In my view there's little or no justification for any additional charge - it's another way the men/women can stay ahead of the boys/girls.
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Old December 21st, 2009, 11:59 AM   #7
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"I understand that people who edit with Premiere simply change the output/burn characteristics of the different disks."

If they do that, they take a mediocre SD video as output. Premiere does a bad job in downconverting. There are more reliable solutions like Mainconcept (the Premiere plugin or the stand-alone Reference) that give much better results. Off-topic all the above, but since it was mentioned, I thought I should make a comment.
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Old December 21st, 2009, 12:08 PM   #8
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I was obviously misled by a Premiere enthusiast.
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Old December 21st, 2009, 01:16 PM   #9
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Philip, truth is that CS4 does a much better job, if you select "maximum render quality" (it takes ages to render though). But it doesn't do the best job yet, at least when compared to exporting from an advanved encoder like Mainconcept. Premiere is my prefered NLE but although I love the interface, it has some problems to solve.
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Old December 21st, 2009, 01:18 PM   #10
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I wouldn't say misled. I downconvert direct from the timeline in Premiere and get near-HD quality DVDs, even on a 65" screen. I can tell the difference but no one else can.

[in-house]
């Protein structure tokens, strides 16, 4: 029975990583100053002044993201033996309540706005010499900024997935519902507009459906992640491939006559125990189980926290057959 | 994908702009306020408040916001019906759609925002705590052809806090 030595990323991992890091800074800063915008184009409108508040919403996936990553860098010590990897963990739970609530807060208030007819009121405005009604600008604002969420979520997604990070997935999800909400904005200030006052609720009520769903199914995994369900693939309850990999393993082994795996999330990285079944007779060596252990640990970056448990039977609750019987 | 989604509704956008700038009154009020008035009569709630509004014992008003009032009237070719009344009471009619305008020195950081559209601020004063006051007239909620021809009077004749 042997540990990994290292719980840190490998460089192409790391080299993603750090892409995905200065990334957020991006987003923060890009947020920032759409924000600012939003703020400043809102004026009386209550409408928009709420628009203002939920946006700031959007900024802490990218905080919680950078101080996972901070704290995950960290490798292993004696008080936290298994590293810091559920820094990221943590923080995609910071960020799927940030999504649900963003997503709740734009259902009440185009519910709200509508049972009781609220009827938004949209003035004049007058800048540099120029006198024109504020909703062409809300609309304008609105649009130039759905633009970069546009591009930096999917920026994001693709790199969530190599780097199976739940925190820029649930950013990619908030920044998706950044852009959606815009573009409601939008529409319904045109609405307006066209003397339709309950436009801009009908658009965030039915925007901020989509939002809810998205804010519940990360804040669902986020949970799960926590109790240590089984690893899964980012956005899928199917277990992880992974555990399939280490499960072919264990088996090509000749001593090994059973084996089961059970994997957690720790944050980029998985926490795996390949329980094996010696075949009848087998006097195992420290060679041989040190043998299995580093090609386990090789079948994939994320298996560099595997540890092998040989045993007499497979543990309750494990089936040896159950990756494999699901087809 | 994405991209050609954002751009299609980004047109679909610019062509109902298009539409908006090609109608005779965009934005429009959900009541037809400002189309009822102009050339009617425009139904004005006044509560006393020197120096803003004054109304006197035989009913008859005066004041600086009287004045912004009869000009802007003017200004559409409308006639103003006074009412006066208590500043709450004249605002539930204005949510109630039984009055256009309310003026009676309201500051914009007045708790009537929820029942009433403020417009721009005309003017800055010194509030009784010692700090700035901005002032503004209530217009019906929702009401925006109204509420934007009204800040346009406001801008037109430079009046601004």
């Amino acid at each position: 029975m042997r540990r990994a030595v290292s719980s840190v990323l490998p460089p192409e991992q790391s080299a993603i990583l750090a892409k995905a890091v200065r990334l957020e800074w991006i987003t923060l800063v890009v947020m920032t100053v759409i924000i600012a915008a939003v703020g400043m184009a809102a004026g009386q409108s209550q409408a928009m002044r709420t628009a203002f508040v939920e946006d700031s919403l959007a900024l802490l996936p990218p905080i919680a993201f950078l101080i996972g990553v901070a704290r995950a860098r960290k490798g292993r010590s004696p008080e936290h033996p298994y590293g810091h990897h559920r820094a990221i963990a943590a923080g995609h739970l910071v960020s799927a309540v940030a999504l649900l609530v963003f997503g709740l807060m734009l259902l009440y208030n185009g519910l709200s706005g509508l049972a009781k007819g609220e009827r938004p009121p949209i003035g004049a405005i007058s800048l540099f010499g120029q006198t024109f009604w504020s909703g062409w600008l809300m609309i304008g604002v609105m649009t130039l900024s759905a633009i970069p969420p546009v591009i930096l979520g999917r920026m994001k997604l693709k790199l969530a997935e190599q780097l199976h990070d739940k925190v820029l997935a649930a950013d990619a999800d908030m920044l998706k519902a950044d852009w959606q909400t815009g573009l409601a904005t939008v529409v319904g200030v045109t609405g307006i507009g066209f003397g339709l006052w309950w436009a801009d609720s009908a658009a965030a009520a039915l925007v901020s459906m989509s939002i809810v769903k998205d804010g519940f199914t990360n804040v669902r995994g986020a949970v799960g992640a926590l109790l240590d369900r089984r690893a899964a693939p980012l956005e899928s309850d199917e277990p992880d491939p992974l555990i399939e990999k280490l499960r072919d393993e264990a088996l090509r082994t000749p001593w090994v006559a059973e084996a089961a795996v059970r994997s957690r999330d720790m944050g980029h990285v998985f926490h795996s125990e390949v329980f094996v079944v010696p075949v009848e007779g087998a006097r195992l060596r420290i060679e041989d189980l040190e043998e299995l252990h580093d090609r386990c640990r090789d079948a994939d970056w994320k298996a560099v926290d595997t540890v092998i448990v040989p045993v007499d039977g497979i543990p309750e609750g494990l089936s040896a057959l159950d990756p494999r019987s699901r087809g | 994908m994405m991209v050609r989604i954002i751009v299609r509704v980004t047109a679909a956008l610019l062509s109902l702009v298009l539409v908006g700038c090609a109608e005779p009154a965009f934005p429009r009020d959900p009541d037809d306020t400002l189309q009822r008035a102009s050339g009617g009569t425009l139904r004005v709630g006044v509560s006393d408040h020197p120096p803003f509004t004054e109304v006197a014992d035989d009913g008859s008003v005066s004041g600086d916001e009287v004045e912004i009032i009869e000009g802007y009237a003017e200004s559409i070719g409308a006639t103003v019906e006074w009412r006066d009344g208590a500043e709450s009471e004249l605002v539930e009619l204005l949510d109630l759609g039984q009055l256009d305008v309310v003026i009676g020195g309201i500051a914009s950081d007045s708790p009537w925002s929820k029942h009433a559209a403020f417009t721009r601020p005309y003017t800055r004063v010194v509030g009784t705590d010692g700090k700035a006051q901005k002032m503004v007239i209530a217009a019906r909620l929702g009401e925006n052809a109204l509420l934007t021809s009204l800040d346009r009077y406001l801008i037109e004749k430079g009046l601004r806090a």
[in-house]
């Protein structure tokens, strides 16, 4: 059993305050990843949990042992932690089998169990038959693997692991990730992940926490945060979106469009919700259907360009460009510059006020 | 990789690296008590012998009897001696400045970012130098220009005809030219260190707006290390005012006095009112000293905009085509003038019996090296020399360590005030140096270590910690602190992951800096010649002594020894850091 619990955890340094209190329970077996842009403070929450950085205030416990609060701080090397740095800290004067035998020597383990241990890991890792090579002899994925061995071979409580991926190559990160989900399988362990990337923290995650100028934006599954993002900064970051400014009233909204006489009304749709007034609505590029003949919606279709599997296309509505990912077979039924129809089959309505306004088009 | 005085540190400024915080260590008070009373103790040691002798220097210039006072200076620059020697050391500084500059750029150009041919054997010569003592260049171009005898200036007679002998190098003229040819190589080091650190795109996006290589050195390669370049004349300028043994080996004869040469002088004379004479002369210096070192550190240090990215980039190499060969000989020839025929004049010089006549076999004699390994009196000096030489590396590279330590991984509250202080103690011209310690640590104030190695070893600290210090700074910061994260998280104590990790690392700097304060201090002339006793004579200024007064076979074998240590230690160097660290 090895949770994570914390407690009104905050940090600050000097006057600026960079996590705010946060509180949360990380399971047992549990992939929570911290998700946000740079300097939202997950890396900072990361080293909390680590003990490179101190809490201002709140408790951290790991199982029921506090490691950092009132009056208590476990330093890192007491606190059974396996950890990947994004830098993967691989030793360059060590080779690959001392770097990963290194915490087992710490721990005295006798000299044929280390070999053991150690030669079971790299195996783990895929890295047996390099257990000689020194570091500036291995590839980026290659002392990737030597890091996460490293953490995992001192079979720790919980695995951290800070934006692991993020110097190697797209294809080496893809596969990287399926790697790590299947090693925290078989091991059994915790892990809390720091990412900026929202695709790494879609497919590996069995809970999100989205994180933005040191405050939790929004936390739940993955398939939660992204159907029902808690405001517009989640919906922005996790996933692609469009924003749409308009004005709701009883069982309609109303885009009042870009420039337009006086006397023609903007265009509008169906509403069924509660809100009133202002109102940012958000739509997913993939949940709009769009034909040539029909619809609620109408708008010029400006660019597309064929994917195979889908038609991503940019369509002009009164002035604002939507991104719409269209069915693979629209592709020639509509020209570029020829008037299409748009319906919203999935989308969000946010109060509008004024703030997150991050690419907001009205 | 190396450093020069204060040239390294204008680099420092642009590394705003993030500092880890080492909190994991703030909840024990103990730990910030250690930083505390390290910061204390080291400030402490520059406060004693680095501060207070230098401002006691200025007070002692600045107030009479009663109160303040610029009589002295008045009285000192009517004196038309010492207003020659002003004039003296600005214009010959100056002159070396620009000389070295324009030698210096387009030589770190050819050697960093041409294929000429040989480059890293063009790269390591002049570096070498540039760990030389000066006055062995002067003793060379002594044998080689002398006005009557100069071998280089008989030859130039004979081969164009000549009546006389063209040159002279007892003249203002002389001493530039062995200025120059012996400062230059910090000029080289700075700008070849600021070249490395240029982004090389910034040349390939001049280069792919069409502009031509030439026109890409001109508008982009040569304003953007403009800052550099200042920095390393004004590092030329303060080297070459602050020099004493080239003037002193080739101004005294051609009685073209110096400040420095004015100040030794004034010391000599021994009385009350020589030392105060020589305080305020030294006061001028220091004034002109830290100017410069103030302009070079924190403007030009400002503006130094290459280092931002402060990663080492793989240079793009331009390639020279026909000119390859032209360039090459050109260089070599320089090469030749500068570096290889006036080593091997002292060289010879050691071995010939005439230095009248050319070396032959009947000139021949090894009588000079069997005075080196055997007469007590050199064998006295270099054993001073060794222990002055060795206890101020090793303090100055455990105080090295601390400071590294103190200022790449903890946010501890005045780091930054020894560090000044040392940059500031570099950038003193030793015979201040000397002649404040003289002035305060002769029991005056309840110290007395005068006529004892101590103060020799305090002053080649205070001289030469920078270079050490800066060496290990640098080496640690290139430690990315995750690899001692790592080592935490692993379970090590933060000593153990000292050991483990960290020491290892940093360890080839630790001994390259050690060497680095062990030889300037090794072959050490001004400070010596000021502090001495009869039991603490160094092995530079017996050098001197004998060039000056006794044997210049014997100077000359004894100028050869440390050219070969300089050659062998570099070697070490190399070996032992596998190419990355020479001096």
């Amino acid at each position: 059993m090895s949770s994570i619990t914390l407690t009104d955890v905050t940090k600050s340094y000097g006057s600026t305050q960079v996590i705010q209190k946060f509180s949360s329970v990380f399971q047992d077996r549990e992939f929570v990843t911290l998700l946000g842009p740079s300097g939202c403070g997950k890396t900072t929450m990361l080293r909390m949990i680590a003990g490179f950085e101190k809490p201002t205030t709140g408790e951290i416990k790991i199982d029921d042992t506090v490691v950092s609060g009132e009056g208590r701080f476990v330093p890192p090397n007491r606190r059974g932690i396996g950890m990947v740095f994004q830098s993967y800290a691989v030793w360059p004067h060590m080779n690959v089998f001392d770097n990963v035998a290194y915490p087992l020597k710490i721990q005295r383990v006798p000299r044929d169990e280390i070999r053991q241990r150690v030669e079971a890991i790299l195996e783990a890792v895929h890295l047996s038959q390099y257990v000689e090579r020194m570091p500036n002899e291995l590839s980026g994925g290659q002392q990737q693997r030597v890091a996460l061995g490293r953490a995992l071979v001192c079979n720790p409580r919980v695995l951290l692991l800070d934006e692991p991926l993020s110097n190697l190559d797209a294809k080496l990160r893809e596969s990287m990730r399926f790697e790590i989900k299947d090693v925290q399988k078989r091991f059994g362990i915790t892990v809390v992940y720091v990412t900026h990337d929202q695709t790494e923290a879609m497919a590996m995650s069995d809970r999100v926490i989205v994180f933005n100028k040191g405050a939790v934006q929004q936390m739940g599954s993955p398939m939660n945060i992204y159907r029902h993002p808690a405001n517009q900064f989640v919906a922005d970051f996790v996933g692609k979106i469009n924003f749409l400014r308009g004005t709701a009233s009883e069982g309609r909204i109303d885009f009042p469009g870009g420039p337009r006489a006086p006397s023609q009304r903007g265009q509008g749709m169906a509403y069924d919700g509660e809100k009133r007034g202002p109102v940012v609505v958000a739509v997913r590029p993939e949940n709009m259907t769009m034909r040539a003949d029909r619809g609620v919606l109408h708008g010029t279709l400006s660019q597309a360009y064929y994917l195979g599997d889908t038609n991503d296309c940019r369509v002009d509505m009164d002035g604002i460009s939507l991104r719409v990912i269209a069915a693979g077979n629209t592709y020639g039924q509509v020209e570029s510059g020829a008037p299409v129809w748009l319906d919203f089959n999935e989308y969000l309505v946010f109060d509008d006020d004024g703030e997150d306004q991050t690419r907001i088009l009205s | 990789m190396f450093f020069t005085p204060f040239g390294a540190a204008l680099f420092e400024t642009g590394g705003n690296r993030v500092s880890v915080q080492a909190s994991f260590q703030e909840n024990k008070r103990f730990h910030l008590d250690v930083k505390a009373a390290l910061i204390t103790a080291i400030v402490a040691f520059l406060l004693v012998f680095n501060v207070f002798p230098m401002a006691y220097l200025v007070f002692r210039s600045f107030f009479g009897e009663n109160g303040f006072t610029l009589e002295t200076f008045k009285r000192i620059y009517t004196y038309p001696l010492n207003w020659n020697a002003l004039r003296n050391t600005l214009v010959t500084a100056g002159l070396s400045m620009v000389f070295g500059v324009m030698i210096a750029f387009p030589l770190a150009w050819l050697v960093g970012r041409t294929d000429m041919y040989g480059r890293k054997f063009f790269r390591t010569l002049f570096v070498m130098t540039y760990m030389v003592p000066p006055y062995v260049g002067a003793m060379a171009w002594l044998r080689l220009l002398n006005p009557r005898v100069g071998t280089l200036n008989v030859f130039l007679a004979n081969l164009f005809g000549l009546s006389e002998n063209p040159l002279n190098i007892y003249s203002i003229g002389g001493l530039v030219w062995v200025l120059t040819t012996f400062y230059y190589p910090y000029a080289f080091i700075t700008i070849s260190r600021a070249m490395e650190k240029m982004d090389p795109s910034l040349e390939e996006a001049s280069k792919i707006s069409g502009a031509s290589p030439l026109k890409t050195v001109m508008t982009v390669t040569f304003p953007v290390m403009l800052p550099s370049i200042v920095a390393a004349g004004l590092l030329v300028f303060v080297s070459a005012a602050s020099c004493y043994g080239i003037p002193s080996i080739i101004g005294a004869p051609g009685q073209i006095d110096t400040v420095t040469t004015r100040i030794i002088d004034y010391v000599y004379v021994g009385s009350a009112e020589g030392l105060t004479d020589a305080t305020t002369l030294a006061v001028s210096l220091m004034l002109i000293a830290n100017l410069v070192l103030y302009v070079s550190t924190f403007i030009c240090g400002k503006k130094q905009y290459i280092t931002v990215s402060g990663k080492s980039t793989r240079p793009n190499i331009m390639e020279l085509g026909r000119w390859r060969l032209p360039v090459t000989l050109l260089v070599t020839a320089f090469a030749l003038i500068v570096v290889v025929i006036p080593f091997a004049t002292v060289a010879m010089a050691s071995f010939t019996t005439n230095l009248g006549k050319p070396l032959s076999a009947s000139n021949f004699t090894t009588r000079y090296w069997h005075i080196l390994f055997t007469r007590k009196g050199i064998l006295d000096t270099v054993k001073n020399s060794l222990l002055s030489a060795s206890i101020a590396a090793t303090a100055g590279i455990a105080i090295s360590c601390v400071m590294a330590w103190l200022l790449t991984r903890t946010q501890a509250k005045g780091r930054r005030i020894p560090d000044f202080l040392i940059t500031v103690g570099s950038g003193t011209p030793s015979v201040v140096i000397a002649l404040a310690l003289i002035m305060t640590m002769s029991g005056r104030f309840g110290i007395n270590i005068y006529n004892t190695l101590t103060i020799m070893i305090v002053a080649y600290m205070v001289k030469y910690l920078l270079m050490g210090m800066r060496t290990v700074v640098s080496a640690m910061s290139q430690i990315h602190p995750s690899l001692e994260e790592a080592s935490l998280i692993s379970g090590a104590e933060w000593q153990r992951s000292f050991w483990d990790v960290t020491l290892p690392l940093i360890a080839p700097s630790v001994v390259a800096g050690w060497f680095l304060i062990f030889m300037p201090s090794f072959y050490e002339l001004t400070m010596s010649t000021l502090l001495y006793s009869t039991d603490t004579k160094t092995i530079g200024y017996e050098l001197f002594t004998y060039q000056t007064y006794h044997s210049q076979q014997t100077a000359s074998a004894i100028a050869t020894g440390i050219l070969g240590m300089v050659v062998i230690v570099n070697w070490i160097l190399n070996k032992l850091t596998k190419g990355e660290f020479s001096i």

Then, after the required DVDs are burned, I just go back to the timeline and tell it to burn Blu-Rays and it comes out perfectly. And then I really CAN tell the difference. They come out brilliant on a 42" Plasma as well as my 65" RP.

For me, the simplest way results in the best quality and best reliability. Every other workflow I've tried has been unnecessarily complicated and created great system instability as well as questionable quality gains.

But, as they say, your mileage may vary.
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Old December 21st, 2009, 01:32 PM   #11
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So far the only client that wanted HD footage wanted it on a hard drive (which they dropped off).

Been watching this issue as well. Hopefully BD burners willdrop as well. I really wish I could find a standalone Blueray player/burner that was web able, with memory card slots and could be hooked up to a computer via USB so I could burn BD's from the computer.

That would take care of most of my blueray needs in one box.

You know, it's funny, we sometimes get hired specifically because we have HD camera's, only to have the client ask for the finished product on DVD. So odd.
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Old December 21st, 2009, 02:39 PM   #12